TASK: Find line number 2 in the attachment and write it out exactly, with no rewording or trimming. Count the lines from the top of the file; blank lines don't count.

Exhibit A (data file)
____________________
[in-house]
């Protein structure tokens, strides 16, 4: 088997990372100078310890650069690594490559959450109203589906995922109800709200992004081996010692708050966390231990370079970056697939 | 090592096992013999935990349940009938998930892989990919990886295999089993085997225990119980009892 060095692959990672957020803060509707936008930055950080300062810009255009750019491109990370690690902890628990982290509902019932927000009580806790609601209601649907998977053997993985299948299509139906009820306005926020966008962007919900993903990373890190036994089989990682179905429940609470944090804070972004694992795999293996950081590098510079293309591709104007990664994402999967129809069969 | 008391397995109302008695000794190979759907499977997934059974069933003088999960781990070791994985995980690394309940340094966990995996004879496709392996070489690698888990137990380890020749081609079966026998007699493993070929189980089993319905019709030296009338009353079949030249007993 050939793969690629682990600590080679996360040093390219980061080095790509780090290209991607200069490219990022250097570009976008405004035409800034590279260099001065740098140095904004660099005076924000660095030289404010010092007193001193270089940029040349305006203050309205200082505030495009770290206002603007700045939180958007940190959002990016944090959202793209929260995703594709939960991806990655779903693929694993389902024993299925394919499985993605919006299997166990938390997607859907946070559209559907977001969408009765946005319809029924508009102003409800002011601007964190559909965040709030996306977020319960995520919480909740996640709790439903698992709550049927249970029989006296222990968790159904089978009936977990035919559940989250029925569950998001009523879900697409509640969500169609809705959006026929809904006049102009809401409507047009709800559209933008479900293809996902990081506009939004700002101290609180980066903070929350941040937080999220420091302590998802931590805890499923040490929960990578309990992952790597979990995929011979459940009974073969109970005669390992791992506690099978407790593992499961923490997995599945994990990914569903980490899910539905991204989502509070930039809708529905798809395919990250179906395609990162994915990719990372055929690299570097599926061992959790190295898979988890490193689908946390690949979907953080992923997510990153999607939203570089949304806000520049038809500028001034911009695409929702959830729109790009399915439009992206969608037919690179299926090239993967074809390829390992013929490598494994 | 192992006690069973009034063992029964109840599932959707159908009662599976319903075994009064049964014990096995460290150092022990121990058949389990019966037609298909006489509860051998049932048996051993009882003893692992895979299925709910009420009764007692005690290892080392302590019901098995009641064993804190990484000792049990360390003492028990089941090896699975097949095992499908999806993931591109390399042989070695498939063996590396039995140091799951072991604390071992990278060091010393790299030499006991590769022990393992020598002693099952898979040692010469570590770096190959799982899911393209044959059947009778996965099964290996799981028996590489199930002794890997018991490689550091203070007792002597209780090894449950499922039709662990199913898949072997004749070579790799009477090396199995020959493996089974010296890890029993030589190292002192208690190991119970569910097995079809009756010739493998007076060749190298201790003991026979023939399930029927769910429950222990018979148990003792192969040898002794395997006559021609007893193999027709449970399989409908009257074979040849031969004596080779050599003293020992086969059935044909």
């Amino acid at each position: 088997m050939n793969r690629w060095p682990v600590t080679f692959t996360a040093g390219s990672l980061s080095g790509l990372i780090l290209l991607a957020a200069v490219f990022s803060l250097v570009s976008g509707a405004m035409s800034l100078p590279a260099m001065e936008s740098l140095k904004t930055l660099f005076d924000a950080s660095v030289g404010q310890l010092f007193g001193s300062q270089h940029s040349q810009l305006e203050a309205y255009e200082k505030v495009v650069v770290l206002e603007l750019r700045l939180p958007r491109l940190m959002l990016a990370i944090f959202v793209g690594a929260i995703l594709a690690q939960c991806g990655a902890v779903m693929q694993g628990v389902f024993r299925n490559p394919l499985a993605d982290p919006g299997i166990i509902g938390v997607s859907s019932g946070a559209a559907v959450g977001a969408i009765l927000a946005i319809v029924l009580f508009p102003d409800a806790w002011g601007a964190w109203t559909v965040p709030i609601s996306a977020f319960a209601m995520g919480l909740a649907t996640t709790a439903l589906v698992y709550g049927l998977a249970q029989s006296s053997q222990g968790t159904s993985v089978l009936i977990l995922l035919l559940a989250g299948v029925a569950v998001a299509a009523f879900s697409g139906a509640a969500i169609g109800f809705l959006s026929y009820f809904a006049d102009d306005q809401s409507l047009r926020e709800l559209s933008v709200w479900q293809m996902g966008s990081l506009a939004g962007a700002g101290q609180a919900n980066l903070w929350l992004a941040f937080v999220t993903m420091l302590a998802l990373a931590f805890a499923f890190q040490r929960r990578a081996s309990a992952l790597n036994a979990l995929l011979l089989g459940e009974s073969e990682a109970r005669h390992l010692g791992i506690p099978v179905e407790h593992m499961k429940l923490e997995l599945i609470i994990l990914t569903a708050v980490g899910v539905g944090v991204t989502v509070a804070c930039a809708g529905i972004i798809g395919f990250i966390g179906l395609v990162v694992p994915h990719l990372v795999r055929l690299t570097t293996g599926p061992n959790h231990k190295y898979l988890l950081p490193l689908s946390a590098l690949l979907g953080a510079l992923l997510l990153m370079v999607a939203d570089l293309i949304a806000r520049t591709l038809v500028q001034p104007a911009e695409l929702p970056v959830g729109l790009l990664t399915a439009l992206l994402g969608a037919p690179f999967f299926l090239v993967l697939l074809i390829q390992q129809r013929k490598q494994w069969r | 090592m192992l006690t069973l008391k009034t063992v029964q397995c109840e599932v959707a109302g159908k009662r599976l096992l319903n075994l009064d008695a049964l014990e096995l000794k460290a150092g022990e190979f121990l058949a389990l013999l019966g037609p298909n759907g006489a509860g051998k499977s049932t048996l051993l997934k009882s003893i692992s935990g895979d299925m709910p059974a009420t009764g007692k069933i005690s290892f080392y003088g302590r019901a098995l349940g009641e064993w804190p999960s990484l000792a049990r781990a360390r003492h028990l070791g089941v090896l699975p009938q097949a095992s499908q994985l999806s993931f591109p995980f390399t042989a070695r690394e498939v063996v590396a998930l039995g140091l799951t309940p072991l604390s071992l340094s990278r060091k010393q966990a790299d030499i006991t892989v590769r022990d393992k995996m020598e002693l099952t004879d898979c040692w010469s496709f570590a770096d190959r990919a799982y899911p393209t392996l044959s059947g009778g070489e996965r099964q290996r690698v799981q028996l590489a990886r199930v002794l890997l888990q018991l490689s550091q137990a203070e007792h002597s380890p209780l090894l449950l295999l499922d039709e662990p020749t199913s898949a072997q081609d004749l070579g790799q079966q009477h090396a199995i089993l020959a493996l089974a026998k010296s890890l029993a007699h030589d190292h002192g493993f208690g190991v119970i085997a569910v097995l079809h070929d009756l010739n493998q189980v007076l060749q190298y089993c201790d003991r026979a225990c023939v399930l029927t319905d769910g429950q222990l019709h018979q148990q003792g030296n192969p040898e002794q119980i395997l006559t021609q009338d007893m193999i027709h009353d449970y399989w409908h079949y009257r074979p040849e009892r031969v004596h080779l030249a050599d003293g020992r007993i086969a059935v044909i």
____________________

């Protein structure tokens, strides 16, 4: 088997990372100078310890650069690594490559959450109203589906995922109800709200992004081996010692708050966390231990370079970056697939 | 090592096992013999935990349940009938998930892989990919990886295999089993085997225990119980009892 060095692959990672957020803060509707936008930055950080300062810009255009750019491109990370690690902890628990982290509902019932927000009580806790609601209601649907998977053997993985299948299509139906009820306005926020966008962007919900993903990373890190036994089989990682179905429940609470944090804070972004694992795999293996950081590098510079293309591709104007990664994402999967129809069969 | 008391397995109302008695000794190979759907499977997934059974069933003088999960781990070791994985995980690394309940340094966990995996004879496709392996070489690698888990137990380890020749081609079966026998007699493993070929189980089993319905019709030296009338009353079949030249007993 050939793969690629682990600590080679996360040093390219980061080095790509780090290209991607200069490219990022250097570009976008405004035409800034590279260099001065740098140095904004660099005076924000660095030289404010010092007193001193270089940029040349305006203050309205200082505030495009770290206002603007700045939180958007940190959002990016944090959202793209929260995703594709939960991806990655779903693929694993389902024993299925394919499985993605919006299997166990938390997607859907946070559209559907977001969408009765946005319809029924508009102003409800002011601007964190559909965040709030996306977020319960995520919480909740996640709790439903698992709550049927249970029989006296222990968790159904089978009936977990035919559940989250029925569950998001009523879900697409509640969500169609809705959006026929809904006049102009809401409507047009709800559209933008479900293809996902990081506009939004700002101290609180980066903070929350941040937080999220420091302590998802931590805890499923040490929960990578309990992952790597979990995929011979459940009974073969109970005669390992791992506690099978407790593992499961923490997995599945994990990914569903980490899910539905991204989502509070930039809708529905798809395919990250179906395609990162994915990719990372055929690299570097599926061992959790190295898979988890490193689908946390690949979907953080992923997510990153999607939203570089949304806000520049038809500028001034911009695409929702959830729109790009399915439009992206969608037919690179299926090239993967074809390829390992013929490598494994 | 192992006690069973009034063992029964109840599932959707159908009662599976319903075994009064049964014990096995460290150092022990121990058949389990019966037609298909006489509860051998049932048996051993009882003893692992895979299925709910009420009764007692005690290892080392302590019901098995009641064993804190990484000792049990360390003492028990089941090896699975097949095992499908999806993931591109390399042989070695498939063996590396039995140091799951072991604390071992990278060091010393790299030499006991590769022990393992020598002693099952898979040692010469570590770096190959799982899911393209044959059947009778996965099964290996799981028996590489199930002794890997018991490689550091203070007792002597209780090894449950499922039709662990199913898949072997004749070579790799009477090396199995020959493996089974010296890890029993030589190292002192208690190991119970569910097995079809009756010739493998007076060749190298201790003991026979023939399930029927769910429950222990018979148990003792192969040898002794395997006559021609007893193999027709449970399989409908009257074979040849031969004596080779050599003293020992086969059935044909």